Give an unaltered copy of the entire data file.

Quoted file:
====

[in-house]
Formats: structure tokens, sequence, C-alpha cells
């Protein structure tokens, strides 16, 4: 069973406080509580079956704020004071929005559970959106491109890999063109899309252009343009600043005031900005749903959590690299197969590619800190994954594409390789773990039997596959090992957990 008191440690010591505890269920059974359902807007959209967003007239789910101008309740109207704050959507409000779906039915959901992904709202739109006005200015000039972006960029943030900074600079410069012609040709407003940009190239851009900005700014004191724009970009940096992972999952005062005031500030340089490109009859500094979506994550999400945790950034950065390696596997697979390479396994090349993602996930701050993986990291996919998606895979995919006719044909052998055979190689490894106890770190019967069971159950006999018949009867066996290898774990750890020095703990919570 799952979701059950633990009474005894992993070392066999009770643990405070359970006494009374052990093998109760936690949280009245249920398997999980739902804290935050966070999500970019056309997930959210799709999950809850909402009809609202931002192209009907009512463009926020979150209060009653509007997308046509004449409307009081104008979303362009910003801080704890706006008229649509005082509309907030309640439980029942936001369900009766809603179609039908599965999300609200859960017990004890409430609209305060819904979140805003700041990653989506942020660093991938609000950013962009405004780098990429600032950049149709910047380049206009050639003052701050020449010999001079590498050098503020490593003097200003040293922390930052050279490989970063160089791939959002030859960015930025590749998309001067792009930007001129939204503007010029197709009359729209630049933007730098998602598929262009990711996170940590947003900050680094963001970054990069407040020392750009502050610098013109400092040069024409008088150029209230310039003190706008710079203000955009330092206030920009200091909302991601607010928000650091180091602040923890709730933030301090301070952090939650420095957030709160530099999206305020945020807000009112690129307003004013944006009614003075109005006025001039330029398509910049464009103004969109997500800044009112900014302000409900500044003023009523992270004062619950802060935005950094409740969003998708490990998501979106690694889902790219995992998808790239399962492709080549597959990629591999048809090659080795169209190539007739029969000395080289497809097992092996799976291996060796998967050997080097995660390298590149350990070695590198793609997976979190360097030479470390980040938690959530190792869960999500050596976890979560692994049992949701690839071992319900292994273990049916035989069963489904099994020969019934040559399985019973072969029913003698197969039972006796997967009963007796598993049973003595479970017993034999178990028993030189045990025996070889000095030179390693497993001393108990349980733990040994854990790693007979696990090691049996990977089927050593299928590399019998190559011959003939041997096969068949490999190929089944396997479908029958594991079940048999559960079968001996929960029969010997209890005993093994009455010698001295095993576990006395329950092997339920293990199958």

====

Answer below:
[in-house]
Formats: structure tokens, sequence, C-alpha cells
């Protein structure tokens, strides 16, 4: 069973406080509580079956704020004071929005559970959106491109890999063109899309252009343009600043005031900005749903959590690299197969590619800190994954594409390789773990039997596959090992957990 008191440690010591505890269920059974359902807007959209967003007239789910101008309740109207704050959507409000779906039915959901992904709202739109006005200015000039972006960029943030900074600079410069012609040709407003940009190239851009900005700014004191724009970009940096992972999952005062005031500030340089490109009859500094979506994550999400945790950034950065390696596997697979390479396994090349993602996930701050993986990291996919998606895979995919006719044909052998055979190689490894106890770190019967069971159950006999018949009867066996290898774990750890020095703990919570 799952979701059950633990009474005894992993070392066999009770643990405070359970006494009374052990093998109760936690949280009245249920398997999980739902804290935050966070999500970019056309997930959210799709999950809850909402009809609202931002192209009907009512463009926020979150209060009653509007997308046509004449409307009081104008979303362009910003801080704890706006008229649509005082509309907030309640439980029942936001369900009766809603179609039908599965999300609200859960017990004890409430609209305060819904979140805003700041990653989506942020660093991938609000950013962009405004780098990429600032950049149709910047380049206009050639003052701050020449010999001079590498050098503020490593003097200003040293922390930052050279490989970063160089791939959002030859960015930025590749998309001067792009930007001129939204503007010029197709009359729209630049933007730098998602598929262009990711996170940590947003900050680094963001970054990069407040020392750009502050610098013109400092040069024409008088150029209230310039003190706008710079203000955009330092206030920009200091909302991601607010928000650091180091602040923890709730933030301090301070952090939650420095957030709160530099999206305020945020807000009112690129307003004013944006009614003075109005006025001039330029398509910049464009103004969109997500800044009112900014302000409900500044003023009523992270004062619950802060935005950094409740969003998708490990998501979106690694889902790219995992998808790239399962492709080549597959990629591999048809090659080795169209190539007739029969000395080289497809097992092996799976291996060796998967050997080097995660390298590149350990070695590198793609997976979190360097030479470390980040938690959530190792869960999500050596976890979560692994049992949701690839071992319900292994273990049916035989069963489904099994020969019934040559399985019973072969029913003698197969039972006796997967009963007796598993049973003595479970017993034999178990028993030189045990025996070889000095030179390693497993001393108990349980733990040994854990790693007979696990090691049996990977089927050593299928590399019998190559011959003939041997096969068949490999190929089944396997479908029958594991079940048999559960079968001996929960029969010997209890005993093994009455010698001295095993576990006395329950092997339920293990199958």